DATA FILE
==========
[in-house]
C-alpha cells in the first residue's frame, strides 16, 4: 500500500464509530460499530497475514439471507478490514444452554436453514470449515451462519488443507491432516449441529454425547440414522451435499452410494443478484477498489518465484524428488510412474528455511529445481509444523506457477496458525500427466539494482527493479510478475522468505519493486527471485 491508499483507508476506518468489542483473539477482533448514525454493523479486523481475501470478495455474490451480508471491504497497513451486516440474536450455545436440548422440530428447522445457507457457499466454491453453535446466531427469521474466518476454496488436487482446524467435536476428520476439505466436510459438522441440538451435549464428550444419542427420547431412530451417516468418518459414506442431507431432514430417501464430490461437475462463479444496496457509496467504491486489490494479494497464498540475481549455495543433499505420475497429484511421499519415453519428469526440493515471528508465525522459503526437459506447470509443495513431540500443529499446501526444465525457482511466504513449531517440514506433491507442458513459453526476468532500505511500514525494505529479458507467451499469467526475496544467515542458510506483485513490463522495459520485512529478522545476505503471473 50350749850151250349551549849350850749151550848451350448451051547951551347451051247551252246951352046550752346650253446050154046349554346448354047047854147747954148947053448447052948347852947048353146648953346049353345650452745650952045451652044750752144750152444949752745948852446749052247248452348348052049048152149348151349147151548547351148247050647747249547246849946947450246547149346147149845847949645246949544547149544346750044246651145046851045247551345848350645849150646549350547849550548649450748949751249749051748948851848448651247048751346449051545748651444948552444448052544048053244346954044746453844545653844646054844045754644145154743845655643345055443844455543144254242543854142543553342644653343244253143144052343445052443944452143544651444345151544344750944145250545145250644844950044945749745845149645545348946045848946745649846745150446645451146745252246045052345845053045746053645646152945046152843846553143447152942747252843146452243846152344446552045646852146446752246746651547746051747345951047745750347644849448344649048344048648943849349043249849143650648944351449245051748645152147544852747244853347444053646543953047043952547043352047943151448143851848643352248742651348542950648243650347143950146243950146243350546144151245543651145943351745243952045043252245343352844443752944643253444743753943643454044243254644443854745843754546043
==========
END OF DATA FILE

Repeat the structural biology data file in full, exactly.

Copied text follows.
[in-house]
C-alpha cells in the first residue's frame, strides 16, 4: 500500500464509530460499530497475514439471507478490514444452554436453514470449515451462519488443507491432516449441529454425547440414522451435499452410494443478484477498489518465484524428488510412474528455511529445481509444523506457477496458525500427466539494482527493479510478475522468505519493486527471485 491508499483507508476506518468489542483473539477482533448514525454493523479486523481475501470478495455474490451480508471491504497497513451486516440474536450455545436440548422440530428447522445457507457457499466454491453453535446466531427469521474466518476454496488436487482446524467435536476428520476439505466436510459438522441440538451435549464428550444419542427420547431412530451417516468418518459414506442431507431432514430417501464430490461437475462463479444496496457509496467504491486489490494479494497464498540475481549455495543433499505420475497429484511421499519415453519428469526440493515471528508465525522459503526437459506447470509443495513431540500443529499446501526444465525457482511466504513449531517440514506433491507442458513459453526476468532500505511500514525494505529479458507467451499469467526475496544467515542458510506483485513490463522495459520485512529478522545476505503471473 50350749850151250349551549849350850749151550848451350448451051547951551347451051247551252246951352046550752346650253446050154046349554346448354047047854147747954148947053448447052948347852947048353146648953346049353345650452745650952045451652044750752144750152444949752745948852446749052247248452348348052049048152149348151349147151548547351148247050647747249547246849946947450246547149346147149845847949645246949544547149544346750044246651145046851045247551345848350645849150646549350547849550548649450748949751249749051748948851848448651247048751346449051545748651444948552444448052544048053244346954044746453844545653844646054844045754644145154743845655643345055443844455543144254242543854142543553342644653343244253143144052343445052443944452143544651444345151544344750944145250545145250644844950044945749745845149645545348946045848946745649846745150446645451146745252246045052345845053045746053645646152945046152843846553143447152942747252843146452243846152344446552045646852146446752246746651547746051747345951047745750347644849448344649048344048648943849349043249849143650648944351449245051748645152147544852747244853347444053646543953047043952547043352047943151448143851848643352248742651348542950648243650347143950146243950146243350546144151245543651145943351745243952045043252245343352844443752944643253444743753943643454044243254644443854745843754546043